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THAILAND | Monday, 22 August 2011 | Views [526] | Comments [2]

River Khwae from Apple's Restaurant

River Khwae from Apple's Restaurant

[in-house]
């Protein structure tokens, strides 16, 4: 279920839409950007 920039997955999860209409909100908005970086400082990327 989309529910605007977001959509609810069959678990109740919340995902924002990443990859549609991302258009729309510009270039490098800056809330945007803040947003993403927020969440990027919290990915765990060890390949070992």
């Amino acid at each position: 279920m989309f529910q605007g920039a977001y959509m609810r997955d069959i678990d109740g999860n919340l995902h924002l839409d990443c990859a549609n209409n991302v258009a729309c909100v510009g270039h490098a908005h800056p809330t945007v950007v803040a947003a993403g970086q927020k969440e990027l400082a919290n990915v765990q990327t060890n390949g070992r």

1PM Friday - Today dawned grey and a bit gloomy for our last morning in Bangkok. With breakfast out of the way, we repacked our purchases (including my beautiful Thai silk tailor made clothes which were FINALLY delivered to us before a late dinner last night), and checked out of the Grand China Princess. The hotel had arranged a transport for us to Kanchanaburi & we were able to leave shortly before our scheduled departure time of 10am. Once out of the main part of the city of Bangkok, the highrises gave way to much lower apartment blocks and larger, extremely well maintained homes in amongst the comparative slum like apartments & shop houses. Surprisingly though there is a lot of greenery even in these outer suburbs. Not quite sure though where the city ends and the countryside begins. It just seemed to be an almost endless highway of people trying to eke out a living doing and selling whatever they could....and then we were at our destination. Apple's Retreat is out of the way of the busy part of town across the famous River Khwae (pronounced quare not kwy - if it's pronounced kwy the locals will think you're saying "buffalo"). The, even more famous, bridge is about a 2 kilometre walk from here & could be our expedition for this afternoon. We've just devoured a delicious lunch in Apple's Restaurant overlooking the river - pork wontons for Chris, fresh vegetarian spring rolls with tamarind sauce for me, and we both enjoyed a bowl each of Tom Kha Kung, Chris's favourite Thai soup, and touted to be the "best in Thailand".